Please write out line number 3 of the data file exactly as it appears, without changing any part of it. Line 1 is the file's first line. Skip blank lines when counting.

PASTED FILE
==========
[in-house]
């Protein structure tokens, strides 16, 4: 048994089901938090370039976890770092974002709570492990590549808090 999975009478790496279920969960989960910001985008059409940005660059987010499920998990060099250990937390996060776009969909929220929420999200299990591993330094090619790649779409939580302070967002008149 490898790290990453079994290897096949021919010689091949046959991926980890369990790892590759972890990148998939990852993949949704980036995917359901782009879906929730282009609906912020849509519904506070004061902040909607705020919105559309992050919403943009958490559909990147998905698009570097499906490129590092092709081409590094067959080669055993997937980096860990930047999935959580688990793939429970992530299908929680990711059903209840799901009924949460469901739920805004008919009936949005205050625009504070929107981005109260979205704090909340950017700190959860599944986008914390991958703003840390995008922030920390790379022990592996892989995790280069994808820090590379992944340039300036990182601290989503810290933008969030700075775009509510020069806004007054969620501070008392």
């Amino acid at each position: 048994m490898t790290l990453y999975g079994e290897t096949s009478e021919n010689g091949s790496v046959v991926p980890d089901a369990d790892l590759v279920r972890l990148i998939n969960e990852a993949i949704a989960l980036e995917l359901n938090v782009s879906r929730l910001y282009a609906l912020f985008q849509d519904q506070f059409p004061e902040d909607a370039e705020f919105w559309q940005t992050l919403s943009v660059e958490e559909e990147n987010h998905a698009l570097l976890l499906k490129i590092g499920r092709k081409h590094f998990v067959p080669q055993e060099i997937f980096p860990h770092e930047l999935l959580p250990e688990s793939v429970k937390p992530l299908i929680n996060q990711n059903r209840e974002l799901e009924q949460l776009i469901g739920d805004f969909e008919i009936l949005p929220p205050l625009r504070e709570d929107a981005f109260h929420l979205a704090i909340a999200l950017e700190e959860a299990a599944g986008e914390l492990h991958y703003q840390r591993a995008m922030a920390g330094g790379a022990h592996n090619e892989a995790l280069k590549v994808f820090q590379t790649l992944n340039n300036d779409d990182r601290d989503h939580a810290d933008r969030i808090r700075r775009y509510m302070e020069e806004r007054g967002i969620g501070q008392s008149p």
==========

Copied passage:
């Amino acid at each position: 048994m490898t790290l990453y999975g079994e290897t096949s009478e021919n010689g091949s790496v046959v991926p980890d089901a369990d790892l590759v279920r972890l990148i998939n969960e990852a993949i949704a989960l980036e995917l359901n938090v782009s879906r929730l910001y282009a609906l912020f985008q849509d519904q506070f059409p004061e902040d909607a370039e705020f919105w559309q940005t992050l919403s943009v660059e958490e559909e990147n987010h998905a698009l570097l976890l499906k490129i590092g499920r092709k081409h590094f998990v067959p080669q055993e060099i997937f980096p860990h770092e930047l999935l959580p250990e688990s793939v429970k937390p992530l299908i929680n996060q990711n059903r209840e974002l799901e009924q949460l776009i469901g739920d805004f969909e008919i009936l949005p929220p205050l625009r504070e709570d929107a981005f109260h929420l979205a704090i909340a999200l950017e700190e959860a299990a599944g986008e914390l492990h991958y703003q840390r591993a995008m922030a920390g330094g790379a022990h592996n090619e892989a995790l280069k590549v994808f820090q590379t790649l992944n340039n300036d779409d990182r601290d989503h939580a810290d933008r969030i808090r700075r775009y509510m302070e020069e806004r007054g967002i969620g501070q008392s008149p």